The Honorable Hillary Rodham Clinton
Secretary of State
United States Department of State
Dear Secretary Clinton,
In light of your forthcoming trip to Nigeria, we would like to bring to your attention some of our recent research findings and recommendations for some key human rights challenges facing Nigeria. We hope that you will take the opportunity during your visit to address these issues with your counterparts and speak publicly about these and other human rights concerns.
Boko Haram and Inter-Communal Violence
More than 1,400 people in northern and central Nigeria have been killed in attacks by the militant Islamist group Boko Haram since 2010. Five days of violence in July 2009 left more than 800 people dead. Government security forces captured the group’s leader at the time, Mohammed Yusuf, and summarily executed him along with dozens of other Boko Haram suspects. Since the group reemerged in 2010, their increasingly deadly attacks have targeted police and other government security agents, Christians and churches, and Muslims who are critical of the group or perceived as collaborating with the government. Security agents have rounded up hundreds of individuals and routinely detained them incommunicado without charge or trial. Security forces have also been implicated in extrajudicial killings of Boko Haram suspects and in other detention-related abuses. The group claims they are carrying out attacks against the police in retaliation for security force abuses.
In addition to the Boko Haram attacks, several thousand people – both Muslims and Christians – have died in inter-communal violence in the past four years in Nigeria’s volatile “middle-belt” region – particularly in Kaduna and Plateau states. Mobs have hacked to death many of their victims based simply on their ethnic or religious identity, but rarely has anyone been prosecuted for these massacres. Nigeria’s government has failed to break the cycle of killings by holding the perpetrators accountable. In addition, it has failed to address the root causes of inter-communal violence, including state and local government policies that exacerbate existing ethnic divisions by discriminating against members of ethnic groups they classify as “non-indigenes” – people who cannot trace their ancestry to what are said to be the original inhabitants of an area.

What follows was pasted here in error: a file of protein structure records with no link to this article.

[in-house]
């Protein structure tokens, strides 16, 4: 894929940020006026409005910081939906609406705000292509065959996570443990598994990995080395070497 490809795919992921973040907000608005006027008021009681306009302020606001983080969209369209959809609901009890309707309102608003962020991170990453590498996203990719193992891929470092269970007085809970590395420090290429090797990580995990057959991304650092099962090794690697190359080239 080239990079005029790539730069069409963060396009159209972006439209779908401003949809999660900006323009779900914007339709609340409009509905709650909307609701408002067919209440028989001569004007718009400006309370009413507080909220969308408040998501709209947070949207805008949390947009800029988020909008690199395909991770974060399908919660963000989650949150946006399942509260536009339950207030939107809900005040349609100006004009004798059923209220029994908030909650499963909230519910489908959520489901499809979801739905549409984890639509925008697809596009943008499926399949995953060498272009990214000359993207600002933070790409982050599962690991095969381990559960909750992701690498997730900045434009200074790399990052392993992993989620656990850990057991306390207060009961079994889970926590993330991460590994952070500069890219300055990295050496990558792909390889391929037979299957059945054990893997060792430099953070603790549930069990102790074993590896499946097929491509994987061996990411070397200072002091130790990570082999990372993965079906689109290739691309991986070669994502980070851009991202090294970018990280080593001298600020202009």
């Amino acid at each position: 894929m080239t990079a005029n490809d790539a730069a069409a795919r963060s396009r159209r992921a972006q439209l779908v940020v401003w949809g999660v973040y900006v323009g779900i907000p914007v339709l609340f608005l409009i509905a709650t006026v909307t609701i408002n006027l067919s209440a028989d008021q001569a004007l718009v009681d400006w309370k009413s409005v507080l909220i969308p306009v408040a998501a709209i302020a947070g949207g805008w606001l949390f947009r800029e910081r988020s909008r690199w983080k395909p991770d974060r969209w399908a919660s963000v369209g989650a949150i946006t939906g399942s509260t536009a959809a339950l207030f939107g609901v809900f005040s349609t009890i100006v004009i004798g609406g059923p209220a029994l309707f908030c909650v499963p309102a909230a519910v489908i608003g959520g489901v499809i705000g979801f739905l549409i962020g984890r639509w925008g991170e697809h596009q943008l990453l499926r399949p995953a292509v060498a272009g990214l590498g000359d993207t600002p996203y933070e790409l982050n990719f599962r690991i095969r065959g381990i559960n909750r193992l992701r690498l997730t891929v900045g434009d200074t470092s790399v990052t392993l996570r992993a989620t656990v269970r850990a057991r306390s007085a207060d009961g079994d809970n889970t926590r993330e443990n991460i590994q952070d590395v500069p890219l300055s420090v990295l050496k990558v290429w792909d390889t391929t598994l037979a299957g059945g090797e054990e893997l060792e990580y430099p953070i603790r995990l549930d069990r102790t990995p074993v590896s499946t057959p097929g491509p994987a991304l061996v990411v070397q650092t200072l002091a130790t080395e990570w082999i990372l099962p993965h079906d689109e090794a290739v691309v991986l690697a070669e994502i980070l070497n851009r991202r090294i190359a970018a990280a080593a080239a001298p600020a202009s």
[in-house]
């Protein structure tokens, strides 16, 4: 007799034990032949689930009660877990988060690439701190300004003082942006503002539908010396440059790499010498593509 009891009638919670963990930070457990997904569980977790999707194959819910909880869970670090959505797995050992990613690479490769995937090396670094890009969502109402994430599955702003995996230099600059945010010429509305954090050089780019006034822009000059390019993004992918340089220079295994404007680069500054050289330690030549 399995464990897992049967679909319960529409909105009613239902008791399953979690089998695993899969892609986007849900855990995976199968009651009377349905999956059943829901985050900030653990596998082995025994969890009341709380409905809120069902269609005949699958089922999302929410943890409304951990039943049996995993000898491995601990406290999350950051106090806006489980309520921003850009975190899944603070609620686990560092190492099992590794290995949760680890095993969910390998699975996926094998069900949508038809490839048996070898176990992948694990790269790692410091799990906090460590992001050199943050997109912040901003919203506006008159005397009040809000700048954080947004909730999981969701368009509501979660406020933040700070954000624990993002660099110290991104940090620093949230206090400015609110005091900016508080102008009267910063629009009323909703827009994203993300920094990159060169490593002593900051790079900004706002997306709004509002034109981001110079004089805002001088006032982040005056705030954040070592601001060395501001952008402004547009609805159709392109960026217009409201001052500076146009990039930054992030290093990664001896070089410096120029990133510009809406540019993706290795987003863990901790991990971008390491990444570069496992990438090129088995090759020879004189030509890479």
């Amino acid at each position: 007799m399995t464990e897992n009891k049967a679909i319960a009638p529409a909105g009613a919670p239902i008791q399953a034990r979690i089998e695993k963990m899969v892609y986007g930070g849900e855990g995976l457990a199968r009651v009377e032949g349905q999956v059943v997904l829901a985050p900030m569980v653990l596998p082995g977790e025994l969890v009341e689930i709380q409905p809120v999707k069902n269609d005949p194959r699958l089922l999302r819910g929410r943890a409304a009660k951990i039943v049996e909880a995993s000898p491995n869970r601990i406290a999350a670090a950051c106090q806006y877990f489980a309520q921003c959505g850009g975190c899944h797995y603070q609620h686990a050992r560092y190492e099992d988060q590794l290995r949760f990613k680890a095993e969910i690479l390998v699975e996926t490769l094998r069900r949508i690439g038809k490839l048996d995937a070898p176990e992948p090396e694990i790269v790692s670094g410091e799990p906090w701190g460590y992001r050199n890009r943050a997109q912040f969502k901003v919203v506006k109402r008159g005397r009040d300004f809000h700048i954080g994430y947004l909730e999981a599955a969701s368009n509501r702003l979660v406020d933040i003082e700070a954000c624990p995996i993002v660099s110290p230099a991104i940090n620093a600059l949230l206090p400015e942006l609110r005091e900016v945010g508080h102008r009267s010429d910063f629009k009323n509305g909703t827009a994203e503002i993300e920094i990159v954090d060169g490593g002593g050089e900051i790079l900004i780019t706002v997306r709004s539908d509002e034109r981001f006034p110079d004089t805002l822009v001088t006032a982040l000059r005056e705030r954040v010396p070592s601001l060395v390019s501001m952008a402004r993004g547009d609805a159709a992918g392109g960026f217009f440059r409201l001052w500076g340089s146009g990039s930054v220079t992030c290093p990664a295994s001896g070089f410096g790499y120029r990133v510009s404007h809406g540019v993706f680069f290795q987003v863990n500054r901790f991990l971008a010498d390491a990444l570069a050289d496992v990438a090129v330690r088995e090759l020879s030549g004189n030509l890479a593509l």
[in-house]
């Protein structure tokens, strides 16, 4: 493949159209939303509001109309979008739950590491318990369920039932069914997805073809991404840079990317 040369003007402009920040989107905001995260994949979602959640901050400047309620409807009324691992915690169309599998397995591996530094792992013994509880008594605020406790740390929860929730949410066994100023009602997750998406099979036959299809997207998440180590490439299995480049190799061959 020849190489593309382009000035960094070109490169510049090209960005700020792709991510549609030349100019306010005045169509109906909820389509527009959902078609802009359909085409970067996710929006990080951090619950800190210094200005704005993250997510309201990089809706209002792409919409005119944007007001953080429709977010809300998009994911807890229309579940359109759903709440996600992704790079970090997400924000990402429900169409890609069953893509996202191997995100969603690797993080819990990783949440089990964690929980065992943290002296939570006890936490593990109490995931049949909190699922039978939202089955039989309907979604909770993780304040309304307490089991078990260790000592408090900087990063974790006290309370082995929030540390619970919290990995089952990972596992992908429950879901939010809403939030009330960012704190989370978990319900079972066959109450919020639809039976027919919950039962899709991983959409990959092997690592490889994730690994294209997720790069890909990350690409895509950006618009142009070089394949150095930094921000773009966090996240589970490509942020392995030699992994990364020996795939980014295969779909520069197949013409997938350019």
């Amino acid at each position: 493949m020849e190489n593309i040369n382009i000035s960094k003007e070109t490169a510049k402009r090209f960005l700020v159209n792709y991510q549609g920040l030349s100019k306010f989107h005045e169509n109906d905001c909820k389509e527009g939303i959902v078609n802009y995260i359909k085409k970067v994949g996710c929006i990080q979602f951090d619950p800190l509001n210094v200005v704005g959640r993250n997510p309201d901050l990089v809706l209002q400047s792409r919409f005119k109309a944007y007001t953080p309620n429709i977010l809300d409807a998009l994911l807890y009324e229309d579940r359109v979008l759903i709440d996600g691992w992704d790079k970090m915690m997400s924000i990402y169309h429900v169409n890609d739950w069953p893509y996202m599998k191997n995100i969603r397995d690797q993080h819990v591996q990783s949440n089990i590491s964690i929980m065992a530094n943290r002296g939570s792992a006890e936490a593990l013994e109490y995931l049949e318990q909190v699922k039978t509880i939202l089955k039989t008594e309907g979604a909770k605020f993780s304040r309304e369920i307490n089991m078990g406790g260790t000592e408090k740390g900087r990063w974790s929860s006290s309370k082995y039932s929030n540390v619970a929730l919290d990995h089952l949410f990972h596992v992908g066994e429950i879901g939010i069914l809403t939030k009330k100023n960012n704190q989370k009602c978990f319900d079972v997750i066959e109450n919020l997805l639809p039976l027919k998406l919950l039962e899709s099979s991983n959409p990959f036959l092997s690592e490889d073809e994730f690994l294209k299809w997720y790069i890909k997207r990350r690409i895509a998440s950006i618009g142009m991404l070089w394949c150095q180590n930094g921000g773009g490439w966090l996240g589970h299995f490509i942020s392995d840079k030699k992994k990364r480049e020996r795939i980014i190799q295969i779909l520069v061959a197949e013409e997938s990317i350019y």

We urge you to press the Nigerian authorities to break the cycle of violence in northern Nigeria as well as in Kaduna and Plateau states by calling on the government to rein in abusive police and soldiers, and prosecute, without delay, all those responsible for the violence. You should call on the authorities to ensure that the population at risk of further attacks in northern and central Nigeria is protected from violence. And you should urge the Nigerian authorities to end divisive state and local government policies that discriminate against “non-indigenes” who reside within their jurisdictions.
Despite Nigeria’s tremendous oil wealth, endemic government corruption and poor governance have robbed many Nigerians of their rights to health and education. These problems are most acute in the north – the country’s poorest region – where widespread poverty and unemployment, sustained by corruption, and state-sponsored abuses have created an environment in which militant groups thrive.
Nigeria’s main anti-corruption agency, the Economic and Financial Crimes Commission (EFCC), has since 2005 filed corruption charges against 35 nationally prominent political figures, including 20 former state governors. The EFCC has secured four convictions of high-level officials, but they faced relatively little or no prison time. Despite the endemic corruption, no senior political figure in Nigeria is currently serving prison time for corruption.
In November 2011, President Goodluck Jonathan appointed Ibrahim Lamorde as the EFCC’s chairperson. The move was welcomed by many, including the United States, but the EFCC has not yet made significant strides in the fight against corruption. The commission still lacks adequate institutional independence from the executive. Its chairperson, for example, can be removed at any time at the will of the president.
We encourage you to call on the EFCC chairperson to give a public account of the status and reasons for delays in the corruption cases against senior political figures. We also urge you to press the presidency to improve the independence of the EFCC by sponsoring legislation to amend the EFCC Act to provide greater security of tenure for the commission’s chairperson.
Thank you, once again, for your attention to these concerns.